What came first, the chicken or the egg? We’ve got the answer

By Harriet Piercy

Updated Sep 12, 2022 at 05:26 PM

Reading time: 2 minutes

10537

It is time to sigh the glorious sigh of relief, because we are going to explain the puzzling question that has haunted the minds of humanity for thousands of years, with rather a simple answer. Which did come first then, the chicken, or the egg?

The question in itself is very valid, even the ancient philosopher Aristotle was perplexed over the thought as his perspective is described in Francois Fenelon’s book on ancient philosophers, “There could not have been a first egg to give a beginning to birds, or there would have been a first bird which gave a beginning to eggs; for a bird comes from an egg.” Another philosopher brought the sincerity of reason to this question by simply stating that the question evokes a question of whether the world had a beginning.

In order to avoid starting this article feeling just as perplexed by professional thinkers, we will give you the answer right away. Scientifically speaking, the egg came first.

Why did the egg come before the chicken?

According to Nature, a group of palaeontologists at the University of Toronto in Canada, discovered the sauropodomorph fossils (an extinct clade of long-necked, herbivorous, saurischian dinosaurs) in a bone bed dating to the early jurassic period, 197 million to 190 million years ago. And in the bone bed, egg shells were found—being the oldest fossil of dinosaur eggs and embryos found to date.

Although sauropodomorphs are not birds, archaeopteryx are on the other hand are the oldest (around 150 million years old) generally accepted bird, which shows where the confusion comes from. This evidence means that birds in general came after eggs.

Keeping this in mind, you’ll soon fully understand why the answer of the egg coming first is true. Merril Fabry, a journalist from Time Magazine stated the argument of evolutionary emergence perfectly by writing that “At some point, some almost-chicken creature produced an egg containing a bird whose genetic makeup, due to some small mutation, was fully chicken. Given the incremental nature of genetic changes, locating that precise dividing line is pretty much impossible, but chickens were domesticated, diverging from their wild counterparts, sometime in the range of 7,000 years ago.”

Even astrophysicist and science communicator Neil deGrasse Tyson endorsed this idea with a tweet saying “Just to settle it once and for all: Which came first the Chicken or the Egg? The Egg—laid by a bird that was not a Chicken.”

A species is formed by an overlapping of other species, mostly, if not definitely, as we adapt. The farmhouse and free range chicken we know today, most definitely came after the egg, as a general form of egg, that is. But what if we rearranged the question as: did the chicken egg come before the chicken?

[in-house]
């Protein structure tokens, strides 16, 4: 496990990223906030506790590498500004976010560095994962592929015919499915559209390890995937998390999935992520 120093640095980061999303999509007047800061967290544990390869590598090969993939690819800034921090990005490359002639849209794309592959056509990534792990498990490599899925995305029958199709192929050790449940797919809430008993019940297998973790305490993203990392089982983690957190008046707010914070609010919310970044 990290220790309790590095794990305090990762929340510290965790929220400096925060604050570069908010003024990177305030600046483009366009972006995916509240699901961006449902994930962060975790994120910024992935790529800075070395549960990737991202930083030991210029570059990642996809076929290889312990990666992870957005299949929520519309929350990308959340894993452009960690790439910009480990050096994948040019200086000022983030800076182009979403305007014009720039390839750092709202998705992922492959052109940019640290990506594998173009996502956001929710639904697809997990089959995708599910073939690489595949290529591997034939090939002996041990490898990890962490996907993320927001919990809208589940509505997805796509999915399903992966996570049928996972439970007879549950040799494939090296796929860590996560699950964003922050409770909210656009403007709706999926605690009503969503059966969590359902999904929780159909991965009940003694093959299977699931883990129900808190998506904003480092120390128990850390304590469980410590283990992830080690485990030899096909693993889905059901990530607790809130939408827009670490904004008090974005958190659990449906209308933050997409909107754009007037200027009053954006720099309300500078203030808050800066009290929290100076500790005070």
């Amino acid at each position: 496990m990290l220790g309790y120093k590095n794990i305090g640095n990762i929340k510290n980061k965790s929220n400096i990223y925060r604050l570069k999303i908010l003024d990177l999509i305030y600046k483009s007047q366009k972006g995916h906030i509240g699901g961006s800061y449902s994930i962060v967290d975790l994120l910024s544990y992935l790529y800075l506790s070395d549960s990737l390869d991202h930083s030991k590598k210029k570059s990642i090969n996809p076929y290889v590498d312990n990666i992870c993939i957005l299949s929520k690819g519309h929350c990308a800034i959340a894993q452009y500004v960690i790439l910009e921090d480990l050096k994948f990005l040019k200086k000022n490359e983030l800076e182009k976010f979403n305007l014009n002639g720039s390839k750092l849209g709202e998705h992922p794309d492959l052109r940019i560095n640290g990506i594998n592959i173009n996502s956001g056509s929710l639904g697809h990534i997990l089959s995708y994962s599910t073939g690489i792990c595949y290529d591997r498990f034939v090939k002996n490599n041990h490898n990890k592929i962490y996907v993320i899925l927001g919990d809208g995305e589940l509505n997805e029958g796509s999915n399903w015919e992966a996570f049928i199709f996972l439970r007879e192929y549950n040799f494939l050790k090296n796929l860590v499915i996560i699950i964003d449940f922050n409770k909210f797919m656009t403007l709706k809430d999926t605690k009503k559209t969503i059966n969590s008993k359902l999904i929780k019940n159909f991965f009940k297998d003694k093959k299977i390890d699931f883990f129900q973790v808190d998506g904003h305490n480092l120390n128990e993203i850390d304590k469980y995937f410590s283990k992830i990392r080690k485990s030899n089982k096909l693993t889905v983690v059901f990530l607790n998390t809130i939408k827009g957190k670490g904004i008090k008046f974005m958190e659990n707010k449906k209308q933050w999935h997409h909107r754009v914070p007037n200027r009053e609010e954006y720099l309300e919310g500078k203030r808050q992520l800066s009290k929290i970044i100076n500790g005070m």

Not to scramble the situation even more, the answer is still simple. A chicken would have been needed to lay a chicken egg in the first place, otherwise it would have been just any other egg.

At some point, there would have not been any chickens, like there weren’t any humans, until two fertile egg-laying birds crossed paths, did the deed, and click clack cluck, a chicken hatched from an egg of not quite but nearly chickens. The question itself hatches evidence that we are simply along a spectrum of existence. Good luck staying awake at night thinking about all of this.

Keep On Reading

By Fatou Ferraro Mboup

Student calls for stricter voyeurism punishment after discovering stepfather hid camera among teddies

By Charlie Sawyer

Tracking down the mystery man who’s been punching women in the face in New York

By Charlie Sawyer

Greta Thunberg is no longer the poster girl for the fight against climate change. Why?

By Abby Amoakuh

Martin Freeman opens up about Miller’s Girl as Jenna Ortega responds to another controversial sex scene

By Charlie Sawyer

Kill them all, US Congressman Andy Ogles tells activist when asked about Gaza

By Fatou Ferraro Mboup

Ryan Bayldon-Lumsden is the murder suspect standing for re-election in Australia

By Fatou Ferraro Mboup

Former Nickelodeon star Amanda Bynes speaks about her depression following Quiet On Set documentary

By J'Nae Phillips

How TikTok’s Kendrick Lamar Girl Aesthetic strips away Black culture’s significance

By Fatou Ferraro Mboup

Boycott BrewDog trends on X after allegations of racism, EDL association, and employee discrimination circulate

By Fatou Ferraro Mboup

Rihanna faces backlash after flexing wigs during Fenty Hair ad campaign

By Abby Amoakuh

Nara Smith addresses Mormon religion as parodies of her lifestyle take over TikTok

By Abby Amoakuh

Sydney Sweeney claps back at TikTok scammer who pretended to be her dietitian

By Fatou Ferraro Mboup

Release date, cast list, and more: everything you need to know about The Last of Us season 2

By Abby Amoakuh

Ballerina, beauty queen and Mormon: Who is Ballerina Farm owner, Hannah Neeleman?

By Charlie Sawyer

Kim Kardashian faces backlash for shocking two word response to Palestine protester

By Fatou Ferraro Mboup

Andrew Tate says MrBeast’s support of trans friend Kris Tyson is fake and a psyop

By Charlie Sawyer

John F. Kennedy’s grandson Jack Schlossberg is losing it on social media and everyone’s loving it

By Abby Amoakuh

Sasha Pieterse of Pretty Little Liars discusses being sexualised in the role at age 12

By Fatou Ferraro Mboup

Raven-Symoné tells fans to stop sending death threats to her wife Miranda amid online hate

By Nicolas Nhalungo

The internet has declared it’s going to be a Brat summer